Anne Claire, President, Make Mothers
Matter International, UN General Consultative Status was of the opinion that families can achieve a family-work balance, keeping in mind the choices available and the fact that the time available to raise their children is not that long, compared to the time put into a professional life.
Her solution was for a “discontinuous professional life – getting out of the labour market to assume family responsibilities and re-entering it later, when children are more independent”. But this will require a strong conviction that family work is real work and a real contribution to society, she stresses.
Claire also stresses healthy options, “good quality day care, which makes sure that children do not suffer because of their parents' choice or their necessity to work”. The ideal situation would be when companies invest in daycare, attracting young talents who want a better family-work balance.
Quality part-time jobs, that are not considered professional dead ends, are also good options for parents who want to retain a professional life whilst having time for the children. “Flexibility in the workplace is also a big help for mothers and fathers,” she says.
She adds, “It is important for governments not to impose their agendas on families but rather provide them with a diversity of measures to make good choices, as in the case of maternity and paternity leave, tax deductions for families, quality day-care centres, pensions-care credits for those taking career breaks for family reasons, and making companies accountable for respecting employment legislation.”
Another revolutionary but entirely logical input was given by Professor Margaret O'Brien, Director, Thomas Coram Research Unit, Institute of Education, University Of London. She says that decision and policy makers must be encouraged to fit fathers into work-family policies. “Fathers have not been central to work-family deliberations. Fathers' and men's roles in families have been rising on the world stage. There's now a global advocacy to support men as care-givers in families,” she says.
While maternal leave is in place, there is no international mandate for paternity leave. However, some countries take this approach seriously: they offer more leave to the family if the father takes leave. Others have non-transferable ‘ daddy leave' that cannot be taken by the mother. These measures encourage fathers to take time off, or to work reduced hours to take care of their family.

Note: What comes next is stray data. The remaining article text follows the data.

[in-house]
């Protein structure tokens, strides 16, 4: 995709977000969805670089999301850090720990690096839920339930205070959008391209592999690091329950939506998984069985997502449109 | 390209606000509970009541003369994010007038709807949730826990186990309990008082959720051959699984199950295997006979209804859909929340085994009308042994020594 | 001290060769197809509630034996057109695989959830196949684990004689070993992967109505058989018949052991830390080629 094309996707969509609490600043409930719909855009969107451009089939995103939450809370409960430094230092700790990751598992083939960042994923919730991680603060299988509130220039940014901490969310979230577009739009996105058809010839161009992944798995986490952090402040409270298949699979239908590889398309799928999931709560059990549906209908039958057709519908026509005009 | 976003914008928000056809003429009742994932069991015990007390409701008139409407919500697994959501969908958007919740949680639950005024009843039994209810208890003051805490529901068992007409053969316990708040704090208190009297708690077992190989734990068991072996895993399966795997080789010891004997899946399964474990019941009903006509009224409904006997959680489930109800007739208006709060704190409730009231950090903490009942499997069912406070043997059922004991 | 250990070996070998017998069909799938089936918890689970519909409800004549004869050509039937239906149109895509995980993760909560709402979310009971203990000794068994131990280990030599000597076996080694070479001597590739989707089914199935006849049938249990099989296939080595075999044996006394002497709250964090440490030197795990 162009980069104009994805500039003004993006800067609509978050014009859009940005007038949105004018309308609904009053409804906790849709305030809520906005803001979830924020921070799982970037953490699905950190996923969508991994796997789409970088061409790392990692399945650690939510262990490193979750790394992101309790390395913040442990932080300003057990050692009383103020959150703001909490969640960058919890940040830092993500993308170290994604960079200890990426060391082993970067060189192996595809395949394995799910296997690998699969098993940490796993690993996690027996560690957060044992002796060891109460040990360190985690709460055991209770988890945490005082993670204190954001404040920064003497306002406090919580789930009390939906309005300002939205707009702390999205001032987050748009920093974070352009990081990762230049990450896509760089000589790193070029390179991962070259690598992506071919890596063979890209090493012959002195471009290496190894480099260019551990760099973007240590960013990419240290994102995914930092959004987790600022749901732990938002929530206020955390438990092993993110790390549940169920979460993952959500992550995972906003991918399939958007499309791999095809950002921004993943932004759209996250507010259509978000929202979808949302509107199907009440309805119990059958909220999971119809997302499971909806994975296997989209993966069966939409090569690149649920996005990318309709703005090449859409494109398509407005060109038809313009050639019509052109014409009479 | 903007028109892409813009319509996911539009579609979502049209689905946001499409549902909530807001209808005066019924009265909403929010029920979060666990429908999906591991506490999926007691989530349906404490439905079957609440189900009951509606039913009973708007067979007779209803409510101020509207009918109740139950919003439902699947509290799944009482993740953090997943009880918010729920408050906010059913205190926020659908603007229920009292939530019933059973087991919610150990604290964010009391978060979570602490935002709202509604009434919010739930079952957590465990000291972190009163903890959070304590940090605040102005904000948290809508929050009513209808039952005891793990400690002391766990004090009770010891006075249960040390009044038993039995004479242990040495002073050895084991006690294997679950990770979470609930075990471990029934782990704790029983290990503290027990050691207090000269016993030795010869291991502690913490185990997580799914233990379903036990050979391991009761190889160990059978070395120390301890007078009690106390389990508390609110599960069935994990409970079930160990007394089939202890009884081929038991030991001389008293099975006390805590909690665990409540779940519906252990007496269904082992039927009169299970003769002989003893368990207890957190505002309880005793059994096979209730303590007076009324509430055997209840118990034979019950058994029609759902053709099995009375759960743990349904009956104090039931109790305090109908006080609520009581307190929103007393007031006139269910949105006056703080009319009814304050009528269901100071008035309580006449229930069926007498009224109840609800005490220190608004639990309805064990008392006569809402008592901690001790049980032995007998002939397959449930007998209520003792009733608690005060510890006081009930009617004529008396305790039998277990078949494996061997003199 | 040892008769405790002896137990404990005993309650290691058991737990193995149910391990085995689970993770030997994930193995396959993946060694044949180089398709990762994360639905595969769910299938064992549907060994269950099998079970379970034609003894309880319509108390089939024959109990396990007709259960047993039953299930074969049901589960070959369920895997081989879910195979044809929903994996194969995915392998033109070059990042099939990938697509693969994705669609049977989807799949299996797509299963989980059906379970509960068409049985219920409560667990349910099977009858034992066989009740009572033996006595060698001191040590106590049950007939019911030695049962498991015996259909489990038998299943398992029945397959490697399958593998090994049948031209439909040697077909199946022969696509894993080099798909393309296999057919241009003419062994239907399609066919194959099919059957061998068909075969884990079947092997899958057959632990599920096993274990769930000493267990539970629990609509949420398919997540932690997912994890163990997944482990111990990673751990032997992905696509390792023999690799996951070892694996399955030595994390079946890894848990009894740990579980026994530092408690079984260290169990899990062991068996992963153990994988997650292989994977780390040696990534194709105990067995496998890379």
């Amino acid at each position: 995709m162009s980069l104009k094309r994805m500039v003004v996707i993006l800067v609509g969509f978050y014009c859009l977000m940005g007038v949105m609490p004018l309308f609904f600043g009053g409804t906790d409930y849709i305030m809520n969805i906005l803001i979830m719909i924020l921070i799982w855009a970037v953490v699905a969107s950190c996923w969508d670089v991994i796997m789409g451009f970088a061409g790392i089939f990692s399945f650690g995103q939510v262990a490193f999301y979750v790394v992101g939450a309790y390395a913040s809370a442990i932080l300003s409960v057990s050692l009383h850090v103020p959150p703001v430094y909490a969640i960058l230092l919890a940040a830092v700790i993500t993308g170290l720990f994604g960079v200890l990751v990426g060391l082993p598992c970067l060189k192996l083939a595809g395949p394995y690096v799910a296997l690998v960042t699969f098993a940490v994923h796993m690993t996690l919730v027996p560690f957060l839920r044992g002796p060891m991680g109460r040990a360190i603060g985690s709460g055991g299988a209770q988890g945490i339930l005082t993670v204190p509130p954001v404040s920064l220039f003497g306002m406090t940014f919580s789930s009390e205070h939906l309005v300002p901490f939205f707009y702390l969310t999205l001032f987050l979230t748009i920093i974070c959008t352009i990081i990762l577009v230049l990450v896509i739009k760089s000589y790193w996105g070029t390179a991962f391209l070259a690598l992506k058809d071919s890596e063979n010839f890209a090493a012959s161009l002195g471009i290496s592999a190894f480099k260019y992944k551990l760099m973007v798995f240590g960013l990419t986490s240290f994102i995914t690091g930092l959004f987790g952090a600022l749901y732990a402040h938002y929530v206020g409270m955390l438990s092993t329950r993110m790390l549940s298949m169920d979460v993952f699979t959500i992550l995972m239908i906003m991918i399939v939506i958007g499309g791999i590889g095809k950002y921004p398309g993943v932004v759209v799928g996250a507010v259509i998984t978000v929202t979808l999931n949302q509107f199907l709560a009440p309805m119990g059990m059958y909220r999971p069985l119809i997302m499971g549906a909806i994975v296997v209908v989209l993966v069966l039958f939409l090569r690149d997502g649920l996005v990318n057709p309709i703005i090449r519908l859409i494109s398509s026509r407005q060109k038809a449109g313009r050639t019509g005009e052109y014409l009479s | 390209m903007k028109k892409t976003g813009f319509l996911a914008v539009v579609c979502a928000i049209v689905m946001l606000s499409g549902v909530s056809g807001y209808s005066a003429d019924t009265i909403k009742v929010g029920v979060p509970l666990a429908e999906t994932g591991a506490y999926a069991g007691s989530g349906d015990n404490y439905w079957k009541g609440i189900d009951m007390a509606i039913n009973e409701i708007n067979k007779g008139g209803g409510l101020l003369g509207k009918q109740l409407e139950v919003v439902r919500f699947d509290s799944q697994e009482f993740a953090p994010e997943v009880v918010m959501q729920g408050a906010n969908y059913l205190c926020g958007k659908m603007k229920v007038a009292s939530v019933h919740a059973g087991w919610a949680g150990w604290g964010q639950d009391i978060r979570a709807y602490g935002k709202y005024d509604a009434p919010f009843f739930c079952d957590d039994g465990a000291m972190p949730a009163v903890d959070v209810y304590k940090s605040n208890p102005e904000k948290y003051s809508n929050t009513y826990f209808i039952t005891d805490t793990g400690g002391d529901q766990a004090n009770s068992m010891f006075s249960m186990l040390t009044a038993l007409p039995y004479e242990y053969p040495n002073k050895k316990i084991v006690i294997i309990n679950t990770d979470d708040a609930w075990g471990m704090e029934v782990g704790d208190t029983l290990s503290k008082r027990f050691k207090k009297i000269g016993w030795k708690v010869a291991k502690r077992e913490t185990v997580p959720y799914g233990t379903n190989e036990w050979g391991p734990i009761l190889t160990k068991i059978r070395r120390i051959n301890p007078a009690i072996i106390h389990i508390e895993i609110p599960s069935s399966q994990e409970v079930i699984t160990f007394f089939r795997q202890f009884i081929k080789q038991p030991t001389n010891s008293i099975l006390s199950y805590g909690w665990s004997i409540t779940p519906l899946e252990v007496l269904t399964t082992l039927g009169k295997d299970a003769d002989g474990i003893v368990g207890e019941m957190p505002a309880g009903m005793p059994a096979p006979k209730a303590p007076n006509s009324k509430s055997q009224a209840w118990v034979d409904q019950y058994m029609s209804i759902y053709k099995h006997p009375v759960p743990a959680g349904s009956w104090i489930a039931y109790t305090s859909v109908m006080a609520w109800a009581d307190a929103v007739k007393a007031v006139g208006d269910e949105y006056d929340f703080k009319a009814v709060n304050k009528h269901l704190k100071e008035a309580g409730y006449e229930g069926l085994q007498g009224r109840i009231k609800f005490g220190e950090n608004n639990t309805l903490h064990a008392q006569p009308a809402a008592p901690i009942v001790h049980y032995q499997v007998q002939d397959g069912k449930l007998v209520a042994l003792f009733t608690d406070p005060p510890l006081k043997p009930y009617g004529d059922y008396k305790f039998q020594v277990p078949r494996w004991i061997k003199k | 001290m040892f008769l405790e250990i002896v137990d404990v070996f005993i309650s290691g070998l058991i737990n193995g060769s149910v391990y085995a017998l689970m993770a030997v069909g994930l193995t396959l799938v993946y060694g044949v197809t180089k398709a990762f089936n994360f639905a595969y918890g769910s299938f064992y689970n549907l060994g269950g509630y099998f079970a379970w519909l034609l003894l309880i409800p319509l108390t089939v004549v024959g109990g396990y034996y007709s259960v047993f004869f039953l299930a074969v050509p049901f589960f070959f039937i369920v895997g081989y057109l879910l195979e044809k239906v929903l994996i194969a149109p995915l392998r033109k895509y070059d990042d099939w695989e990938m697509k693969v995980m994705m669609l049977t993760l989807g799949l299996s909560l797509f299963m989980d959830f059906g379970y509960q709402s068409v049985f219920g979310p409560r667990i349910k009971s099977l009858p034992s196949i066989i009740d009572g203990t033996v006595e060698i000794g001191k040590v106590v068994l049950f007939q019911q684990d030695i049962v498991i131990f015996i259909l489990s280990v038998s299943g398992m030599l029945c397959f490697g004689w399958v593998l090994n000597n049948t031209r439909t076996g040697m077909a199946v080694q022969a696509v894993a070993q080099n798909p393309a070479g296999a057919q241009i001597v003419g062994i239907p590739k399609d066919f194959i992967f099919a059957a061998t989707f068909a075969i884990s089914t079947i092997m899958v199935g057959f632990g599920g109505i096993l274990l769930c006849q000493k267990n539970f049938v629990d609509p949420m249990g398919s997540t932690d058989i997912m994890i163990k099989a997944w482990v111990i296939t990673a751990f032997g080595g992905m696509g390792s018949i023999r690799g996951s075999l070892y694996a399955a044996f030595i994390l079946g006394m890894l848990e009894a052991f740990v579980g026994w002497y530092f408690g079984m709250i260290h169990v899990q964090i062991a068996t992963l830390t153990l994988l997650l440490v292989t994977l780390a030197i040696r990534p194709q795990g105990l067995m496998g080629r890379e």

According to Professor Nuria Chinchilla, Founder & President, International Centre on Work & Family, IESE, University of Navarra, Spain, the three Fs for a sustainable future are: family, femininity and flexibility.
“As we know, family is vital – no man is an island. We are all members of a family. As for femininity, for too long we have looked with one eye open – the lens of masculinity. This meant only half of reality was evident. Since men and women are complementary, we need to look with both lenses for clear vision,” she says.
Chinchilla says that companies need to be flexible and family-responsible. “We often hear of CSR, but within that is the Corporate Family Responsibility, which is the commitment of companies to promote, among others, conciliation policies to integrate the work, family and the personal lives of their employees. Work and family are both realities where we develop ourselves. So we need to integrate both in one line of life,” says Chinchilla.
Families can themselves try to achieve a better work-family balance, but it is more effective when they are supported by the government and employers, according to Professor Anne H Gauthier, Senior Researcher, Netherlands Interdisciplinary Demographic Institute.
“At home, the aim is to gain greater equality in men and women's sharing of housework and child-caring tasks. This can be done through education and instilling new norms and values in favour of greater gender equality. Governments and employers can also help by introducing family-friendly policies.”
"Once you emancipate the girl, it's just not for the sake of emancipation; there has to be logical conclusion. She needs to go into professional development and work. Then she will aspire to a higher position." VINCENT MERITON Ministry for Community Development, Social Affairs & Sports, Seychelles,
"The conference will explore how families can be strengthened and supported to fulfil their numerous functions and will call on governments to take action at the national level to improve welfare of families and integrate a family policy into national policy making." NOOR AL MALKI AL JEHANI Executive Director, Doha International Family Institute
"We often hear of CSR, but within that is the Corporate Family Responsibility, which is the commitment of companies to promote, among others, conciliation policies to integrate the work, family and the personal lives of their employees."
NURIA CHINCHILLA Founder & President, International Centre on Work & Family, IESE, University of Navarra
ANNE CLAIRE President, Make Mothers Matter International, UN General Consultative Status